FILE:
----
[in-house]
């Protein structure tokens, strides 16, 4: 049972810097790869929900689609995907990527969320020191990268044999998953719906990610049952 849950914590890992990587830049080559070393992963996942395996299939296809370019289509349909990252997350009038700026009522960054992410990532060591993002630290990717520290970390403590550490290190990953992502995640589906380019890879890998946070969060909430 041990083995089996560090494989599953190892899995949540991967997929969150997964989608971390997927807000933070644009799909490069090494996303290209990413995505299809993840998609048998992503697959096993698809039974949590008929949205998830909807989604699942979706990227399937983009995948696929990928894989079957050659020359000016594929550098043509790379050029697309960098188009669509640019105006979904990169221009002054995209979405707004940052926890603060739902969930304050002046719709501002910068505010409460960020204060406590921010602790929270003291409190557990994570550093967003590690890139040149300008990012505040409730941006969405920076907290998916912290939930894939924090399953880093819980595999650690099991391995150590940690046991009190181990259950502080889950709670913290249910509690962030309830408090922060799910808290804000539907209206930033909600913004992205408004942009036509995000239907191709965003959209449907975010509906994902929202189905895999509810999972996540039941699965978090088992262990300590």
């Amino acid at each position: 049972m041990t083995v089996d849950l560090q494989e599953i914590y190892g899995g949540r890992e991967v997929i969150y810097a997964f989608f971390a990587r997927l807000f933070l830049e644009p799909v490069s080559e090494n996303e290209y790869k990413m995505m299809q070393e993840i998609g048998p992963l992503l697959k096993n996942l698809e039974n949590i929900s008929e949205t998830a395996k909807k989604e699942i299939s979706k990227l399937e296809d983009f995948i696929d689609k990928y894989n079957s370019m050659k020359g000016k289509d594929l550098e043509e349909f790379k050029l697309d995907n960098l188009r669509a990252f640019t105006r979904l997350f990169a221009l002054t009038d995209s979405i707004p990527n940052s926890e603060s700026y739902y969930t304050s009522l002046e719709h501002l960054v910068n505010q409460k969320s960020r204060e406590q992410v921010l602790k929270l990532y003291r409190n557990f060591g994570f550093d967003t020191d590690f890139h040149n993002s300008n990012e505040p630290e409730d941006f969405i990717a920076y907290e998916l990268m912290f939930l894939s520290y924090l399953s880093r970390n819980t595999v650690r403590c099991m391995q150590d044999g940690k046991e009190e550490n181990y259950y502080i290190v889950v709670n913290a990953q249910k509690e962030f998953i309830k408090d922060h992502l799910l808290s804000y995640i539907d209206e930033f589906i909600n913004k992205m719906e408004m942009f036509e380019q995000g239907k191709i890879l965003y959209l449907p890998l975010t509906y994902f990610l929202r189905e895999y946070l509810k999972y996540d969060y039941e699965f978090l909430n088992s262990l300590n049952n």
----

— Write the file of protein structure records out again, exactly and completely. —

[in-house]
């Protein structure tokens, strides 16, 4: 049972810097790869929900689609995907990527969320020191990268044999998953719906990610049952 849950914590890992990587830049080559070393992963996942395996299939296809370019289509349909990252997350009038700026009522960054992410990532060591993002630290990717520290970390403590550490290190990953992502995640589906380019890879890998946070969060909430 041990083995089996560090494989599953190892899995949540991967997929969150997964989608971390997927807000933070644009799909490069090494996303290209990413995505299809993840998609048998992503697959096993698809039974949590008929949205998830909807989604699942979706990227399937983009995948696929990928894989079957050659020359000016594929550098043509790379050029697309960098188009669509640019105006979904990169221009002054995209979405707004940052926890603060739902969930304050002046719709501002910068505010409460960020204060406590921010602790929270003291409190557990994570550093967003590690890139040149300008990012505040409730941006969405920076907290998916912290939930894939924090399953880093819980595999650690099991391995150590940690046991009190181990259950502080889950709670913290249910509690962030309830408090922060799910808290804000539907209206930033909600913004992205408004942009036509995000239907191709965003959209449907975010509906994902929202189905895999509810999972996540039941699965978090088992262990300590």
């Amino acid at each position: 049972m041990t083995v089996d849950l560090q494989e599953i914590y190892g899995g949540r890992e991967v997929i969150y810097a997964f989608f971390a990587r997927l807000f933070l830049e644009p799909v490069s080559e090494n996303e290209y790869k990413m995505m299809q070393e993840i998609g048998p992963l992503l697959k096993n996942l698809e039974n949590i929900s008929e949205t998830a395996k909807k989604e699942i299939s979706k990227l399937e296809d983009f995948i696929d689609k990928y894989n079957s370019m050659k020359g000016k289509d594929l550098e043509e349909f790379k050029l697309d995907n960098l188009r669509a990252f640019t105006r979904l997350f990169a221009l002054t009038d995209s979405i707004p990527n940052s926890e603060s700026y739902y969930t304050s009522l002046e719709h501002l960054v910068n505010q409460k969320s960020r204060e406590q992410v921010l602790k929270l990532y003291r409190n557990f060591g994570f550093d967003t020191d590690f890139h040149n993002s300008n990012e505040p630290e409730d941006f969405i990717a920076y907290e998916l990268m912290f939930l894939s520290y924090l399953s880093r970390n819980t595999v650690r403590c099991m391995q150590d044999g940690k046991e009190e550490n181990y259950y502080i290190v889950v709670n913290a990953q249910k509690e962030f998953i309830k408090d922060h992502l799910l808290s804000y995640i539907d209206e930033f589906i909600n913004k992205m719906e408004m942009f036509e380019q995000g239907k191709i890879l965003y959209l449907p890998l975010t509906y994902f990610l929202r189905e895999y946070l509810k999972y996540d969060y039941e699965f978090l909430n088992s262990l300590n049952n």